It is no mystery then that different manners though which individuals express discontent have been present in the demonstrations, and that the most violent acts are the ones grabbing the headlines. It is worth mentioning that that the families of the missing 43 have denounced violence and called for peaceful discourse in the name of their children. Moderates have been quick to brand the violent acts as outliers or committed by agent provocateurs, with the intention of committing crimes that would in turn justify a government clampdown.
The reality of the situation is likely somewhere in the middle. The presence a large number of individuals who have come to see violence as the only means through which the system can change cannot be ignored. Many Mexicans are tired of the corruption and impunity that plagues the nation, and have long since come to see violence as the only method by which they can achieve what their institutions have proved incapable of delivering on their behalf. Although I do not share this viewpoint nor support those that do, it would also be irresponsible not to acknowledge its existence.
Social movements occur frequently in Mexico, but rarely result in meaningful long-term change. The ongoing protests, though large and consistent in their numbers, presently lack mechanisms that can ease the achievement of their goals. Despite the current momentum, a lack of unified leadership threatens to dilute the potential of the demonstrations to achieve lasting political and social change. It also allows independently committed acts—such as acts of violence—to be easily attributed to the movement and therefore undermine its legitimacy. An identifiable group of protest organizers could shape and organize the movement, offer a clear view of what it intends to do, and draw clear distinctions between the acts of protestors and those who would undercut its message through violence. Above all, a unified leadership is necessary for the development of social activism to converge into a political alternative that citizens can support. Although a large segment within the society rejects the effectiveness of current institutions, the only way capitalize on protests to institute change is for them to mobilize inside the political arena, and play the game.
Given the serious deficiencies in the answers provided so far by the federal government in the Ayotzinapa Case, the controversy surrounding the Peña Administration, and indignation over recent clashes between police and students inside Mexico’s National Autonomous University (UNAM), major marches are currently planned to coincide with the anniversary of the Mexican Revolution this November 20. The parents of the missing students are calling on citizens to join in solidarity and to march with them toward the city’s central square. Separately, students are also calling for actions to block access to Mexico City’s International Airport to coincide with the demonstrations.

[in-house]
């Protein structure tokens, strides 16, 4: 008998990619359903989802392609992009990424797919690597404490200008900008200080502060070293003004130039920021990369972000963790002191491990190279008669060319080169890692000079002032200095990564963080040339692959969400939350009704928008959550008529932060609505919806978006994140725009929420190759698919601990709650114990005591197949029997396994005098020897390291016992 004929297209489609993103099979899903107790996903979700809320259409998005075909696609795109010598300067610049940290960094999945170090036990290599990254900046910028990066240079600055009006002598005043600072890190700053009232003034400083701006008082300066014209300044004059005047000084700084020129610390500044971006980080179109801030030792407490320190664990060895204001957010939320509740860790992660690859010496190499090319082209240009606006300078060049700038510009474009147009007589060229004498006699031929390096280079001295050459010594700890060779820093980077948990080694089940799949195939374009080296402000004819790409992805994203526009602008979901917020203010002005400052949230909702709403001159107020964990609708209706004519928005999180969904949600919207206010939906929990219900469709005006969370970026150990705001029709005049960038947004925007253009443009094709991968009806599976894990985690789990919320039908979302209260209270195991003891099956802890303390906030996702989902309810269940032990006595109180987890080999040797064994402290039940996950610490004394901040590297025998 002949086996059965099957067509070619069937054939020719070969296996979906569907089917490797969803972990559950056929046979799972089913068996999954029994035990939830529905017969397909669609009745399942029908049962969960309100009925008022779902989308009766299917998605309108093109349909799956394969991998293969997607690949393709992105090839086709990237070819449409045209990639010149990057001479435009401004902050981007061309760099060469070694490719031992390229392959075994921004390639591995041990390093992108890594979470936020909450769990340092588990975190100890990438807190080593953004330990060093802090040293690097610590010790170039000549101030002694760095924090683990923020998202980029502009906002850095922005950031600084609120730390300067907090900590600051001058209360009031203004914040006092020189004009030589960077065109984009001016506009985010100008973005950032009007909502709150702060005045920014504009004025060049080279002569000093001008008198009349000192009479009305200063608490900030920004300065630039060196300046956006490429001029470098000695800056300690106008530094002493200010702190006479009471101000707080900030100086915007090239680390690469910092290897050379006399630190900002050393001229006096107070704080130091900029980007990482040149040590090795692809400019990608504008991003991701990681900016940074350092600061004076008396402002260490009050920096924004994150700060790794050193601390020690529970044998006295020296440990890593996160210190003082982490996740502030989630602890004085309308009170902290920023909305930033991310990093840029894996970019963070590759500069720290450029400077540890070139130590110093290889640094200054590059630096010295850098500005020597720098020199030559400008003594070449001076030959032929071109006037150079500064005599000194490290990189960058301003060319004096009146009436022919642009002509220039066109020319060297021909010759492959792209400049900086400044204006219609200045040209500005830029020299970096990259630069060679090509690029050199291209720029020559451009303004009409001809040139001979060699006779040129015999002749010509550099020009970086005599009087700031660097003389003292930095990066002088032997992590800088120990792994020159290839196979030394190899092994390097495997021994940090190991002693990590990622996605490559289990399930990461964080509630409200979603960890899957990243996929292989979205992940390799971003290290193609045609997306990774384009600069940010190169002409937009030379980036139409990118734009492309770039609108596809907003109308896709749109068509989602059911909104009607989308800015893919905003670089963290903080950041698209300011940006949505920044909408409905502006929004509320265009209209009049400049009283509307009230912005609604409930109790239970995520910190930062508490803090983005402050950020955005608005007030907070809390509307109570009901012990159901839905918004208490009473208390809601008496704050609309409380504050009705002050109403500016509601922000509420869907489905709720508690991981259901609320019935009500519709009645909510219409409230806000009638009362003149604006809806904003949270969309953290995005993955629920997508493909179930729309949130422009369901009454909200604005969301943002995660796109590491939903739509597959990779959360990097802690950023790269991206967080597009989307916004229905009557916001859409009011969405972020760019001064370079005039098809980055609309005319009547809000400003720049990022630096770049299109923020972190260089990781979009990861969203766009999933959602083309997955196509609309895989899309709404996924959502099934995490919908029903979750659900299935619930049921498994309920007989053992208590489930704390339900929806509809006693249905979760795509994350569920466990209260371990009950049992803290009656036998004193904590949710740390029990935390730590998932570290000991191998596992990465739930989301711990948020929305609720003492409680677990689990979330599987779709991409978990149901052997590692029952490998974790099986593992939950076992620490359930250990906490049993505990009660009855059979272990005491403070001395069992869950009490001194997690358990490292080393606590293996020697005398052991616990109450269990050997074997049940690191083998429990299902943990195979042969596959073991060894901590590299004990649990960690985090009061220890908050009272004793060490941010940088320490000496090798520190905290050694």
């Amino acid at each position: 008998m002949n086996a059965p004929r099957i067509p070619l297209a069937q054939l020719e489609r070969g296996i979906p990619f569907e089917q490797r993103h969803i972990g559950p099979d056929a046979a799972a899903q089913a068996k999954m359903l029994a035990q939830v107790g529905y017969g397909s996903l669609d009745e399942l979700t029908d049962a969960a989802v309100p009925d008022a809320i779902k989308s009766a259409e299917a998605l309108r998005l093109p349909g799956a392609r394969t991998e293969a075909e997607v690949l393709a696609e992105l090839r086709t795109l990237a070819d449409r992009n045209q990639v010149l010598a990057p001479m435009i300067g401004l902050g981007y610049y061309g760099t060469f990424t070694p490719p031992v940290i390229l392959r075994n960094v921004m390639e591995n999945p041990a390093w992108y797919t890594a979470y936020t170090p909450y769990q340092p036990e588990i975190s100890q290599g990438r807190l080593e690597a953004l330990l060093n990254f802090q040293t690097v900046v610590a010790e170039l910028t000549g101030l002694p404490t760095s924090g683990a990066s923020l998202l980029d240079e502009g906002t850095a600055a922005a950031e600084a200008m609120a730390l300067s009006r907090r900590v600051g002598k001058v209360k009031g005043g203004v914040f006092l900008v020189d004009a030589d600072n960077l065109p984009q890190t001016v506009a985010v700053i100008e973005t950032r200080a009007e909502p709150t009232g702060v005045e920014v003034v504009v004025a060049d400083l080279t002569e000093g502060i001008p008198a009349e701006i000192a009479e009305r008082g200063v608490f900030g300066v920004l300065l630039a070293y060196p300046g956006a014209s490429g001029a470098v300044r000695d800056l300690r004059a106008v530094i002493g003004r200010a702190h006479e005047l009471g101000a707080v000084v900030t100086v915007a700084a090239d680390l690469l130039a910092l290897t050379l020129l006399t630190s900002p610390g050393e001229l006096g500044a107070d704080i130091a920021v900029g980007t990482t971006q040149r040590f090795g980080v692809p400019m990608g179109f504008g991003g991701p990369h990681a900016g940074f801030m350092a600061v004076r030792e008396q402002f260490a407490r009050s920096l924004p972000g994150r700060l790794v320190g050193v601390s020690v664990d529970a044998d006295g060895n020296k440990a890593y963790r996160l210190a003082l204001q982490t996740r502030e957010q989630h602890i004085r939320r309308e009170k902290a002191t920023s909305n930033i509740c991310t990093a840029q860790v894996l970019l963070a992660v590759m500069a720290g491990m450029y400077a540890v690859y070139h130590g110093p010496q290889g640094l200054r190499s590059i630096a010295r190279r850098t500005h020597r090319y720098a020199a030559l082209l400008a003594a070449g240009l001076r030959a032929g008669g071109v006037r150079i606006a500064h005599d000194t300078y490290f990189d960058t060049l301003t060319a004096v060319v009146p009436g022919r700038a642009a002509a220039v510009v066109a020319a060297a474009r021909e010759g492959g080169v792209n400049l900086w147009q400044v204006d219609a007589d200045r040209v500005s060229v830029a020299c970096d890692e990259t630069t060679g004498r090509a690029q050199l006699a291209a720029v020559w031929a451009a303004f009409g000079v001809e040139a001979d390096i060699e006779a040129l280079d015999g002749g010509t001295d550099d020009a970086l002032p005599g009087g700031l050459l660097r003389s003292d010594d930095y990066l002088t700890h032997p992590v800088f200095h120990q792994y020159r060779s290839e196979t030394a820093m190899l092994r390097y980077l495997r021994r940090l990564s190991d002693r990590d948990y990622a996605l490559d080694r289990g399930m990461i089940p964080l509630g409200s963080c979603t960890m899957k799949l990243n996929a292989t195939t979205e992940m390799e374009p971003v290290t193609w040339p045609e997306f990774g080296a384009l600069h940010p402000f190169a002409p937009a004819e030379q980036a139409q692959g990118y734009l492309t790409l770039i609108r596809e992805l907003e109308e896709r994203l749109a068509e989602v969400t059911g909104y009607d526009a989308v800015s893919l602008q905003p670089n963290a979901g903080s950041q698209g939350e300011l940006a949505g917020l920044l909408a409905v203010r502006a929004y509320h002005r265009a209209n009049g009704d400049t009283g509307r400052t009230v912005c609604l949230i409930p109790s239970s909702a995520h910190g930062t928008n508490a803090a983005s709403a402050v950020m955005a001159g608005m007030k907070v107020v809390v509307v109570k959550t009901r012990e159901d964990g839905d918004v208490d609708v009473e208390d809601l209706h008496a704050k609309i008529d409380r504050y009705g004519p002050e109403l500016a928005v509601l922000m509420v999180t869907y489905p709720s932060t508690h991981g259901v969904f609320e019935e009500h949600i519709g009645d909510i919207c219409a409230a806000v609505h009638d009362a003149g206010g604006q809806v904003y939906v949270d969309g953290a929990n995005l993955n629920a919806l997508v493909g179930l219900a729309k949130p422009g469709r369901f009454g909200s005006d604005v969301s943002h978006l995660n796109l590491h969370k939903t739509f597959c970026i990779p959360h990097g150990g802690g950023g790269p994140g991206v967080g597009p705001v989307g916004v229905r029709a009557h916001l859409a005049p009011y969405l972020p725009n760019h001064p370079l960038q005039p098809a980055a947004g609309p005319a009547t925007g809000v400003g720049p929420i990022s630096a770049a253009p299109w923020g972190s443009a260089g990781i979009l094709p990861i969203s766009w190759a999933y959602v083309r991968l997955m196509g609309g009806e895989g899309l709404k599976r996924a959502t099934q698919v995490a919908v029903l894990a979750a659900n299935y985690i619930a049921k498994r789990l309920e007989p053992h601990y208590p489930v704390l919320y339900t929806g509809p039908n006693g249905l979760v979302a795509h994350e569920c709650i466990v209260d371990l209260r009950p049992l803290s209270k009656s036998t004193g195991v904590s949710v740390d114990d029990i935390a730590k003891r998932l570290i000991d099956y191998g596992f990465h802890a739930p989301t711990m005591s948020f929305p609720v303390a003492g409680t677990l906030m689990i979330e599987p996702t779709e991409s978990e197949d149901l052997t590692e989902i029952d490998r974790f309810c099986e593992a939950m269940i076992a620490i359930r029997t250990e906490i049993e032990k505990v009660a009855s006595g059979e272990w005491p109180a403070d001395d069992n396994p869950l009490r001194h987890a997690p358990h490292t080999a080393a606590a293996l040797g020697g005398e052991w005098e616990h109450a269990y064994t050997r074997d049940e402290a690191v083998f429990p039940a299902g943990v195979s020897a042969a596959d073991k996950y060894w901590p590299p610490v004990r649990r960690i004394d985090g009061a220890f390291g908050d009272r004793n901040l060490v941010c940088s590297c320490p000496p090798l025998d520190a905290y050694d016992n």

While calling for the demonstration to remain orderly and civil, President Peña has reminded the nation that the state ultimately has the right to restore order by force. The eerie message reminded many of former President Diaz Ordaz, the former PRI president that notoriously suppressed a student movement by force.
As calls for the president’s resignation build and are analyzed by the press, one thing undoubtedly remains clear: there is a deeply rooted discontent currently manifest in Mexican society regarding the state of the nation and its trajectory. In a country chronically afflicted by violence and unrest, Ayotzinapa has painfully struck a nerve. The protests reflect popular desperation, and stem from events caused by institutional decay. A growing number of Mexicans are exasperated by a system that, out of his own political ambition, Enrique Peña Nieto ultimately heads. The president must remember that not even the most ambitious reforms can flourish without order, the rule of law, and the consent of the citizenry. As his legitimacy slowly erodes, Peña is increasingly facing a situation that might prove to be the defining moment of his legacy.
Photo by Presidencia de la República Mexicana